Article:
I Love These Bars: zBoost zP Improves Cell Phone Signal
Do you curse the cell phone dead spots in your house? The zBoost zPersonal (zP) YX300 cell phone booster from Wi-Ex improves reception in home offices, hotel rooms and other small spaces by creating "personal cell zones." But we have a few complaints.
By Al Sacco
Managing Editor, CIO
Every mobile phone user knows the pain of receiving an important call in a building or home with bad cellular reception. Nobody knows that anguish better than the remote worker who has poor service in his home office or workspace. Sure, you may try plenty of tricks to boost cellular signal, but none is known to enhance productivity. There’s the run-around-in-search-of-one-more-bar trick. There’s hanging out the window or otherwise contorting oneself to find that perfect spot. And then there’s the zBoost zPersonal (zP) YX300 cellular signal booster from Wi-Ex, which bolsters cellular signal strength within a 6-foot radius of its antenna—though that increase might not hold steady from one day to the next, in my experience.
First off: “You must have some signal where you place zBoost. It does not create signal,” according to Wi-Ex. So if your home office, hotel room or workspace doesn’t get any cell reception, zBoost won’t change that. It’s meant for spots where you have some coverage, just not great coverage, and where you can plug it into an electrical outlet.
Unfortunately, the gadget doesn’t include an internal battery, or a way to plug it into a USB port, automobile power outlet or other alternative power supply.
I found setup to be simple. First, you stick the 4-by-5-inch zBoost box in a window via the two suction cups on its rear side. Next, affix the thin, black antenna to a surface close to where you’ll be making calls, but at least 10 feet away from the zBoost box. Then connect the two with the antenna cord, plug the whole thing in, and you’ve got a “personal cell zone.” (Wi-Ex claims the product also extends your mobile device’s battery life—probably because it takes less power for a cell phone to communicate with a tower when there’s good reception between the two.) You could travel with this product; the box is about the size of three CD cases stacked together, and the somewhat unwieldy antenna is a thin, 6-inch-long piece of black plastic on the end of a long cord.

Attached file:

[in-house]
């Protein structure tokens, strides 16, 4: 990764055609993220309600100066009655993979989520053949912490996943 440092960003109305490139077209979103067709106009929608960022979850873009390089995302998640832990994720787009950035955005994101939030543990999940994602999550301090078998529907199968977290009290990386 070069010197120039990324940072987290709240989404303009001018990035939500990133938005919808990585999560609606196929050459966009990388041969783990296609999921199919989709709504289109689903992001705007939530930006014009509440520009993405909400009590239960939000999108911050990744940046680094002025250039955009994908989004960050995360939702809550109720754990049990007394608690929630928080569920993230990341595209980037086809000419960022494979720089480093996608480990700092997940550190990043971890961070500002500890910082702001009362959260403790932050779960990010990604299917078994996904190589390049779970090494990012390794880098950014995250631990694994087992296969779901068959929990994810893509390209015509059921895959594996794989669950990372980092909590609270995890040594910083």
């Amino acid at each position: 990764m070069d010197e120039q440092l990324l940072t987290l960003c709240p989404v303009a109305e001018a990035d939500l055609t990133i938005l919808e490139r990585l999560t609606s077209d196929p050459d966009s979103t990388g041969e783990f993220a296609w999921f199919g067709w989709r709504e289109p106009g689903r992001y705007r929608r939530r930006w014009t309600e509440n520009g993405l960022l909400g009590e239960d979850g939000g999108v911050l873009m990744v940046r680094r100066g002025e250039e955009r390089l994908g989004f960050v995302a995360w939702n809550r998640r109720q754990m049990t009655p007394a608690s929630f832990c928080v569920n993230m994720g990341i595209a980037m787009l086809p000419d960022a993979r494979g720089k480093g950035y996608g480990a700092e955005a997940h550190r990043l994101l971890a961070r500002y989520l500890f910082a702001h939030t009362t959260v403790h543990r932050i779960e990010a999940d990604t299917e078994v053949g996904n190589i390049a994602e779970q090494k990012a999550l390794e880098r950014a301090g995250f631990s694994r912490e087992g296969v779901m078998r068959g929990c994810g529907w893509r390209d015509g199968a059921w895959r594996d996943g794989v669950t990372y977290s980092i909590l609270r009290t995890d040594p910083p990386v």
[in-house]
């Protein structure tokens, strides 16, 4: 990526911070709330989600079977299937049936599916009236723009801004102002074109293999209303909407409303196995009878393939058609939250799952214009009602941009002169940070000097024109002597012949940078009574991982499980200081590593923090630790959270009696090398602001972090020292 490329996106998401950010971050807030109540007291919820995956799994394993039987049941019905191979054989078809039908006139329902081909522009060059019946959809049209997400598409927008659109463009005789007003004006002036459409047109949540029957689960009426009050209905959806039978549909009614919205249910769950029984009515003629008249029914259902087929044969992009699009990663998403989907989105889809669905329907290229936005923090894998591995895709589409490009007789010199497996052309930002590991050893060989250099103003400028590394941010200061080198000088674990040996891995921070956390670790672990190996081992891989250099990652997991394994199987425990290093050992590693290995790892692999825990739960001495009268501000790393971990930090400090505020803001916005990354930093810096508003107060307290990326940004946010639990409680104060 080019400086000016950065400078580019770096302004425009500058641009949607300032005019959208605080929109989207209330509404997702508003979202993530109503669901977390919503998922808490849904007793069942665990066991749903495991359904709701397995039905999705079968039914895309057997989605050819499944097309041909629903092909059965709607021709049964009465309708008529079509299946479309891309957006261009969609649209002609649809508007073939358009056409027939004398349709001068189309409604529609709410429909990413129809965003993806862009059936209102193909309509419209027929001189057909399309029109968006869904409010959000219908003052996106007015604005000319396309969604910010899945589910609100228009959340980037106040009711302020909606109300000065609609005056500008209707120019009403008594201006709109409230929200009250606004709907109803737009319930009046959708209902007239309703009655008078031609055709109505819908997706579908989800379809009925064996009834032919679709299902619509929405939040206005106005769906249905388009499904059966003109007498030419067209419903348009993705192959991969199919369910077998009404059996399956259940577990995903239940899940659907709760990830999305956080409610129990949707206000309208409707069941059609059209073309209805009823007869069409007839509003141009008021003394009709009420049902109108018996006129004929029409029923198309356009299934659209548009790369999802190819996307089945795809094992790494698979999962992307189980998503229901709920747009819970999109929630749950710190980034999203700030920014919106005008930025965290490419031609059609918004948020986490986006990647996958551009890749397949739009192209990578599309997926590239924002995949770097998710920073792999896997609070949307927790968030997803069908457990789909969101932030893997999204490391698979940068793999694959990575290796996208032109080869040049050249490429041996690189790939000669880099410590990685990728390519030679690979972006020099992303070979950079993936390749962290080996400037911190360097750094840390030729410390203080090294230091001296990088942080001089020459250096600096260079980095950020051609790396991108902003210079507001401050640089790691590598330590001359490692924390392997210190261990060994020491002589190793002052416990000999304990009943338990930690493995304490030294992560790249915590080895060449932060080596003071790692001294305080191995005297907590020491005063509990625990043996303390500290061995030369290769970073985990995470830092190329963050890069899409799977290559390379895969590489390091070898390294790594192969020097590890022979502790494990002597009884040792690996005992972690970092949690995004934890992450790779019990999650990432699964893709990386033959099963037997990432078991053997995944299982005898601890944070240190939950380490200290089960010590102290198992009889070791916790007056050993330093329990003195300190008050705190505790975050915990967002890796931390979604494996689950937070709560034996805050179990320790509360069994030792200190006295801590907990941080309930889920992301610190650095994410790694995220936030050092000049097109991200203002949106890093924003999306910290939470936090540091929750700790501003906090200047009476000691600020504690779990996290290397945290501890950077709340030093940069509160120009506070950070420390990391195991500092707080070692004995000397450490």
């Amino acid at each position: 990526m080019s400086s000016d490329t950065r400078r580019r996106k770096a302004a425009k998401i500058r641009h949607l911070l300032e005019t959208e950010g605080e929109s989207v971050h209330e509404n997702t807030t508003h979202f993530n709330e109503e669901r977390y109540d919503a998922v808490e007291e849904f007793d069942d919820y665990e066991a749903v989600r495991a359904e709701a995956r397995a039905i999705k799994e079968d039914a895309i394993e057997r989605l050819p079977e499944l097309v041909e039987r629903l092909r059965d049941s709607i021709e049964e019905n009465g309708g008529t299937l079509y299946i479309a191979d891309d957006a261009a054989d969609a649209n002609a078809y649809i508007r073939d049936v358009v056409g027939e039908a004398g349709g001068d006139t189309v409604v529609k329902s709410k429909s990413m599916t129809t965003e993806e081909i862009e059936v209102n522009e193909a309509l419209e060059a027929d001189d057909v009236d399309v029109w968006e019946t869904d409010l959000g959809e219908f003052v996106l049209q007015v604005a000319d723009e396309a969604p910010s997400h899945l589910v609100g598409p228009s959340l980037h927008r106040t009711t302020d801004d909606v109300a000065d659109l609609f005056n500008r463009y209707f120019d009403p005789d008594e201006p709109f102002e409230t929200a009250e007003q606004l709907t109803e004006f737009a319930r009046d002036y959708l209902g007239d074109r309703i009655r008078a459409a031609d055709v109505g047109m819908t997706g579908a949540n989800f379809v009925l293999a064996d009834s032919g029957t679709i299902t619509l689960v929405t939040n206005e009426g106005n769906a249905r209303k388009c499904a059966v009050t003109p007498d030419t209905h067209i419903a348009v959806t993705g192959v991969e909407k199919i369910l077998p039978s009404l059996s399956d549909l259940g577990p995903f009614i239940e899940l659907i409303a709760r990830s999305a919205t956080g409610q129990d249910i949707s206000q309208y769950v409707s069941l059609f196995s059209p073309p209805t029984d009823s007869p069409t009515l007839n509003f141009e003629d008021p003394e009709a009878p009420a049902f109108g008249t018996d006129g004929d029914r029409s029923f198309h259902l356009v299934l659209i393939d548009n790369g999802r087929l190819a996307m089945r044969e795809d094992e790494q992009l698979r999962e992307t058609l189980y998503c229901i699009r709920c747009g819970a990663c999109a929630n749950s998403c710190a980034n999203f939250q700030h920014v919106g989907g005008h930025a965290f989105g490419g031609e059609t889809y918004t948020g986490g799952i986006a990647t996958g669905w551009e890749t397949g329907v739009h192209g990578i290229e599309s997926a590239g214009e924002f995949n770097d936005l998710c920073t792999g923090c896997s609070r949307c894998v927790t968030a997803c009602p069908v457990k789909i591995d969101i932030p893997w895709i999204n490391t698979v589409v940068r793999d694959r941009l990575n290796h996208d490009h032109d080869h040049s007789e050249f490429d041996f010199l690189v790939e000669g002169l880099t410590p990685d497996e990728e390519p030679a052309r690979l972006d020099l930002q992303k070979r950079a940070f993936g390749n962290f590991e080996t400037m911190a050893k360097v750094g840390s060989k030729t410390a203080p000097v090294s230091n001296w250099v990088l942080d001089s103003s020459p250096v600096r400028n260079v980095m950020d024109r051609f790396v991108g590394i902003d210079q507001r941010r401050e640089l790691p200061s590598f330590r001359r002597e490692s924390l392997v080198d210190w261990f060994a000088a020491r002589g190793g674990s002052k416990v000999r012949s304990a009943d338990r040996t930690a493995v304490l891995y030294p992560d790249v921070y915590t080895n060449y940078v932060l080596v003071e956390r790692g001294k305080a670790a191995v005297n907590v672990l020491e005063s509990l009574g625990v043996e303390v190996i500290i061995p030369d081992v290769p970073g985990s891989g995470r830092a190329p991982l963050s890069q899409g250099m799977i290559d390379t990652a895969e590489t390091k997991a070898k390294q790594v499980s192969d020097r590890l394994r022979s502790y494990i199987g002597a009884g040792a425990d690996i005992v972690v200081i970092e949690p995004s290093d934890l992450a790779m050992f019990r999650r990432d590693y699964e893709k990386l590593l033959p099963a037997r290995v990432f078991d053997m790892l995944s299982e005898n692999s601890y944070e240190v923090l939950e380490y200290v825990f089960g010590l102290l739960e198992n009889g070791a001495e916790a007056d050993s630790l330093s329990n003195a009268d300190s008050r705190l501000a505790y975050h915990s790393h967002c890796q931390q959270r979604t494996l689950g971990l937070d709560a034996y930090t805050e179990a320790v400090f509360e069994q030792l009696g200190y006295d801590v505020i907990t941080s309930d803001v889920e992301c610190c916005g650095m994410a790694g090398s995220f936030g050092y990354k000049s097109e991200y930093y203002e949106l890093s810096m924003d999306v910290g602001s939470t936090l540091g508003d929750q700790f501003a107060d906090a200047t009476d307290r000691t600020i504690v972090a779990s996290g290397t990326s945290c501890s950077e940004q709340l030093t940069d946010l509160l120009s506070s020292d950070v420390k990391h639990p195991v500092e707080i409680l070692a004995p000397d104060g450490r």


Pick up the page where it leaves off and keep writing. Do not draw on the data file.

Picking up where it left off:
Wi-Ex currently offers additional cellular signal boosters for the home, office and automobile, though they cost as much as $399. With the gadget that I tried, the main draw seems to be the price.
My main complaint with the zBoost zP: The signal boost is inconsistent. For instance, I tested the product using my Verizon LG VX8100 phone in a home office where I normally get one or two bars of service out of four. When I first set up zBoost zP, I didn’t see any increase in cellular signal strength at all. After a few minutes, I noticed my one bar of service had increased to three. When I picked up the phone—while remaining within 6 feet of the antenna—the signal immediately dropped back down to one bar and then bounced back and forth between one and two. I walked around the antenna to see where the signal was strongest, and I eventually got the signal up to four bars, but couldn’t get it to stay that way for more than a few seconds at a time.
I even saw my coverage bars drop down to zero without moving the phone more than a few inches from where it had three coverage bars a moment earlier. So while there’s no doubt zBoost zP did indeed increase my cellular signal strength, what would truly be of value is a reliable increase.
The zBoost zP is dual band—it works with both the 800MHz and 1900MHz frequencies—and according to Wi-Ex, it’s compatible with any cell phone, smartphone, PDA or wireless data card from all U.S. carriers, no matter what the wireless technology, except for Sprint Nextel’s Integrated Digital Enhanced Network (iDEN). (iDEN is a wireless technology that enables users to make walkie-talkie calls via their mobile phones.)
The company also offers another flavor of this gadget, the $99 zBoost zP YX100, a wired version that connects directly to your cell phone. Both versions of the product will be widely available on Sept. 15, Wi-Ex says.
Al Sacco was a journalist, blogger and editor who covers the fast-paced mobile beat for CIO.com and IDG Enterprise, with a focus on wearable tech, smartphones and tablet PCs. Al managed CIO.com writers and contributors, covered news, and shared insightful expert analysis of key industry happenings. He also wrote a wide variety of tutorials and how-tos to help readers get the most out of their gadgets, and regularly offered up recommendations on software for a number of mobile platforms. Al resides in Boston and is a passionate reader, traveler, beer lover, film buff and Red Sox fan.